Sunday, February 12, 2012

Little Barrie and Charles Bradley rock and wail

I doubt if most people who joined forces to sell out Lee's Palace on Saturday night knew much about opening act Little Barrie. I was in the same boat until recently.
Little Barrie

But the British trio definitely made new fans with its 35-minute set that largely showcased its fine King of the Waves album, which will be released in North America on Feb. 28 by Tummy Touch Records. Both the record and the performance opened with "Surf Hell," a surf-garage tune with an edge that's a great momentum-starter.

King of the Waves is Little Barrie's third album and, like 2005's We Are Little Barrie debut, it was co-produced by Orange Juice founder and Scottish solo artist Edwyn Collins ("A Girl Like You"). Collins also added backing vocals to "Money in Paper" on the record, which offers a no-nonsense, swaggering dose of rock-and-roll with dashes of psychedelia, blues and soul thrown in.

Little Barrie is much better known in Japan than in Canada, but frontman Barrie Cadogan has made a name for himself by playing guitar with Primal Scream and Paul Weller and is a talent to be reckoned with. Drummer Virgil Howe has his own share of non-Little Barrie notoriety, as he's the son of Yes guitarist Steve Howe.

Little Barrie will open shows in the midwestern and northeastern United States for soul belter Charles Bradley throughout most of this month. If you like what you see, pick up King of the Waves as well since there's no drop-off in entertainment value from the stage to the studio.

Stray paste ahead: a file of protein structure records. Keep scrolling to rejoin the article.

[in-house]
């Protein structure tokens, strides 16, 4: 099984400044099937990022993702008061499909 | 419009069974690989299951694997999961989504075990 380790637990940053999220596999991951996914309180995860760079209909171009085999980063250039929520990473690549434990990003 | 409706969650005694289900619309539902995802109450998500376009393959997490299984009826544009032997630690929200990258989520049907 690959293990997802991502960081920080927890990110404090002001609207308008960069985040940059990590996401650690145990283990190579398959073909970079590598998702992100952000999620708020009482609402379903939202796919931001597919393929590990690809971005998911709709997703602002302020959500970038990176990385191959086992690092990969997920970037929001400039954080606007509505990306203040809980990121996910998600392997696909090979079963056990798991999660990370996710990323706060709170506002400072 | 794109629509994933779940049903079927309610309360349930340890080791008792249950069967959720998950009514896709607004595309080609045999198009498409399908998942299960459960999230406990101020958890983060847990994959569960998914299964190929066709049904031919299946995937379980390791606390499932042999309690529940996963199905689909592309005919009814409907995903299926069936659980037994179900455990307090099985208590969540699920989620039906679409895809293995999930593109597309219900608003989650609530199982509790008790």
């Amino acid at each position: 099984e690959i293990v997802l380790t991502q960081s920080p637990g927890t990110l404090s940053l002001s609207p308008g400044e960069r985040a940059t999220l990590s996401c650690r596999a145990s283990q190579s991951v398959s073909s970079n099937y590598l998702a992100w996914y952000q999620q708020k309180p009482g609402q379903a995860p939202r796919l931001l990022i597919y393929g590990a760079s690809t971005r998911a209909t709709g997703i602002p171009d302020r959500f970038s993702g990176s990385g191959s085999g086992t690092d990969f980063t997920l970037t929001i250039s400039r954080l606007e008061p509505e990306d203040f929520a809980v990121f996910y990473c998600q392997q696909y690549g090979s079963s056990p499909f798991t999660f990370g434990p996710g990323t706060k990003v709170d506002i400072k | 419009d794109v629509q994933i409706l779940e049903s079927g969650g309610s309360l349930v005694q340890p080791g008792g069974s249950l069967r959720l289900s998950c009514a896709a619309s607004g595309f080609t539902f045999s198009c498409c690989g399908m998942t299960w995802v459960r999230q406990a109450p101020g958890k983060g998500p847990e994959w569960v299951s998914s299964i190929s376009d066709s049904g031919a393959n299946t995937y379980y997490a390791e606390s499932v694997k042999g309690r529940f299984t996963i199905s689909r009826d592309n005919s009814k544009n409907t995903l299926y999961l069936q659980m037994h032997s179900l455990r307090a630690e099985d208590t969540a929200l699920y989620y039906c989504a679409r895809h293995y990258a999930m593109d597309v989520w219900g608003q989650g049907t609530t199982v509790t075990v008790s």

Charles Bradley

Bradley languished in obscurity for years, working as a cook in various U.S. cities and performing James Brown songs while playing occasional gigs under the name Black Velvet. But he was discovered by Daptone Records' Gabriel Roth in Brooklyn, N.Y. and Daptone's Dunham Records imprint released his No Time For Dreaming debut album a year ago.

The record gained critical acclaim and Bradley, now nearing his mid-sixties, has created a growing fan base with his sweat-soaked performances that reinforce his nickname of "The Screaming Eagle of Soul."

It's obvious that Brown, "The Godfather of Soul," had a huge impact on Bradley. He tries to emulate some of the late entertainer's moves, though falls far short in mastering them.

Bradley also likes flashy clothes, as he first appeared to a rousing ovation while wearing black pants, a black shirt and red-sequined jacket. The jacket came off early, and a costume change later in the set showed off a white jacket and black vest with no shirt. The jacket again was quickly removed to reveal a sweaty, shimmering belly.

Bradley certainly can belt out his material, and his delivery elicited frequent screams from the audience, which featured a higher ratio of women than most Lee's shows. In addition to the album repertoire, the soul and funk treatment was given to Neil Young's "Heart of Gold," which had many in the crowd singing along.

But I was at least as impressed with Bradley's seven-piece band -- guitarist, bassist, drummer, keyboardist, trumpeter, saxophone player and a young woman hiding away in the back clapping with a tambourine -- as I was with him. The group was tight, talented and melded well with the vocalist throughout the 55-minute set, which also included a couple of instrumentals to get things started.

Bradley was wearing a flashy gold jacket and no shirt when he came out for his encore number, and then he left while the band continued to extend things for a couple more minutes. Bradley emerged on his own at the microphone (as many of the 600 people in attendance were filing out) to offer a sincere, heartfelt thank-you to everyone.

Bradley hasn't had the easiest of lives, but he's making the most of his opportunities now. And hopefully the good times will continue to roll for him, since he deserves that.

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